— Science

"An insightful examination of the colorful and controversial history of American archaeology. . . This animated account combines the saga of hardscrabble cowboy archaeologists with serious reflection on the incalculable damage of their activities. It’s an entertaining and informative study."
— Publishers Weekly

"A timely consideration of the long, ugly relationship between scientists and Indigenous Americans—and how atonement informs the way archaeology operates today."
— Chicago Tribune

"Morgan skillfully moves among the personalities and politics that led to the professionalization of archaeology in the US. From the shameless pillaging of abandoned sites to the enactment of federal laws regulating access to these remarkable places, it is a complex story filled with good guys, bad guys, and many in between, and it continues today."
— Library Journal

“An edifying examination of the early days of the science, as well as a look at its current state . . . [and] an incisive look at the birth of a field of study that continues to evolve.”
— Washington Independent Review of Books

“[In] archaeologist Rachel Morgan’s lively account of excavations in the Southwest during the late 1800s and early 1900s . . . Wetherhill is a fitting protagonist, for he was a transitional figure in the development of modern archaeology.”
— Natural History

"The Wild West, buried treasure, hostile Native Americans, rugged men and strong ranch women, and a murdered white man are all elements of this remarkable page-turner, which masks a solid, thoughtful history of American archaeology and its involvements with American First Nations, from disdain to legal protection. . . . Morgan, a working archaeologist, weaves in the contentious development of federal heritage laws and of archaeological practices from the lawless early settler days to the Native American Graves Protection and Repatriation Act and today's mandated collaborations with First Nations. Serving also as a study of settler colonialism, spanning itinerant singing Quaker families to Boston aesthetes in cowboy ranches, this book grabs readers."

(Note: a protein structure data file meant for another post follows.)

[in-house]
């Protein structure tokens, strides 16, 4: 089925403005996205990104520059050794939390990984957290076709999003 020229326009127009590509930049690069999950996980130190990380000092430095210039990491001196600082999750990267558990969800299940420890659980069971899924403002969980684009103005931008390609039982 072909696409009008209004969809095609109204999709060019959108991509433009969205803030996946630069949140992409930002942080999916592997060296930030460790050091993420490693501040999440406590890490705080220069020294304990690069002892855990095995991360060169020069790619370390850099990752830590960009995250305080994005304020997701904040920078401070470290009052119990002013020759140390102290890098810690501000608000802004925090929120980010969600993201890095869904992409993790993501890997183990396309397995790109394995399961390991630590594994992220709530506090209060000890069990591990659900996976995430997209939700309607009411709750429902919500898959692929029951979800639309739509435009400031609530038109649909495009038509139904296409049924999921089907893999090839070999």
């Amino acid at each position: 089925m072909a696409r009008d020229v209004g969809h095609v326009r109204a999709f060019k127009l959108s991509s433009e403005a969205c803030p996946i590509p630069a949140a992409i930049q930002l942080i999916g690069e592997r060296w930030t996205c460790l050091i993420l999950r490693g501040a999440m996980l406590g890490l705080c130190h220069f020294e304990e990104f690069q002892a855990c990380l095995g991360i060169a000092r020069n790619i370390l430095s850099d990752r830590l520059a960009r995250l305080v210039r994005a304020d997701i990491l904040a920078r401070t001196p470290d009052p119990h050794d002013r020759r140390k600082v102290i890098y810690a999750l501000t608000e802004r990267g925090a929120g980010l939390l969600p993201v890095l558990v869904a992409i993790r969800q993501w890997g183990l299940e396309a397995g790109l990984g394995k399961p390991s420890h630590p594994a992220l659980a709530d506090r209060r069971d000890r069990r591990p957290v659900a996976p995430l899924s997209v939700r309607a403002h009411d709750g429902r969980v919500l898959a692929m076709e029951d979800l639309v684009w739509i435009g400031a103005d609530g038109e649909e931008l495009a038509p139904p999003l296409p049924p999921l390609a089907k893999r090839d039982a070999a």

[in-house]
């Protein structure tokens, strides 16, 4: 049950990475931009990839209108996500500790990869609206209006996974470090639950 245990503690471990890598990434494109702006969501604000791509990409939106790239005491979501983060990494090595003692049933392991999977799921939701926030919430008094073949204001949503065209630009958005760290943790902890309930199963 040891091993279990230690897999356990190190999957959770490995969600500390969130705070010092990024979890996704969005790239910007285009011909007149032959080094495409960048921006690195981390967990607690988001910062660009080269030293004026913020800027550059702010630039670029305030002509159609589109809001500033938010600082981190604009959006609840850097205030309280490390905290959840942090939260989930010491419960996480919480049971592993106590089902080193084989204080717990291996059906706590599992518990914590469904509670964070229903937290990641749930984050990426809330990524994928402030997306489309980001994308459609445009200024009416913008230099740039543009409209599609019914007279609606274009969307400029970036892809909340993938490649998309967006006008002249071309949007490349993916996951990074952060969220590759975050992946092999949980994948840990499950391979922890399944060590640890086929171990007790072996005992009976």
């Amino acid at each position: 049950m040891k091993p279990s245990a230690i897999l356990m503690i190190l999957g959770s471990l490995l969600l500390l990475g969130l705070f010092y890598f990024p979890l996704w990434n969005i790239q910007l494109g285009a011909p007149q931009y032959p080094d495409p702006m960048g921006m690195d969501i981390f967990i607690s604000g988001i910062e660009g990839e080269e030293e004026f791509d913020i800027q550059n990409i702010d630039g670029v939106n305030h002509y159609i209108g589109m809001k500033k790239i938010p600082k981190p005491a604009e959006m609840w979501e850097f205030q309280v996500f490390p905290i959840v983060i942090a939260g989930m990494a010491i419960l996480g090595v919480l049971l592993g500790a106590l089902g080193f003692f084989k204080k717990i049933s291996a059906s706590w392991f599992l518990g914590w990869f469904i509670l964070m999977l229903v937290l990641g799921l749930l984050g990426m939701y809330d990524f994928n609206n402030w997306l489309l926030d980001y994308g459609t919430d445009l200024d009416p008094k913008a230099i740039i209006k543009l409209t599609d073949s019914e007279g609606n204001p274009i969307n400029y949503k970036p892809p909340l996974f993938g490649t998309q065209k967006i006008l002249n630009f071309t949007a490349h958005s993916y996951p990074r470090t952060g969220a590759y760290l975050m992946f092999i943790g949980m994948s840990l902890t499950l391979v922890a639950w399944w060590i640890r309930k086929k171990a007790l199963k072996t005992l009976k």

— Choice

"This bold new Wild West story—complete with ranchers, sheriffs, and Indigenous inhabitants—offers a suspenseful account of how the hunt for artifacts in the American Southwest sparked a long and sometimes violent struggle over who would control the region's rich past. It's a story not so much about how the West was won as how it was lost—and it is a struggle that is far from over."
— Andrew Lawler, author of 'The Secret Token: Myth, Obsession, and the Search for the Lost Colony of Roanoke'

“This captivating book introduces readers to the drama of American archaeology. The story includes fascinating characters, shady dealings, and significant discoveries connected to the discipline since the nineteenth century."
— Samuel J. Redman, author of 'Prophets and Ghosts: The Story of Salvage Anthropology'

"A colorful story filled with insight and detail."
— Archaeological Society of Maryland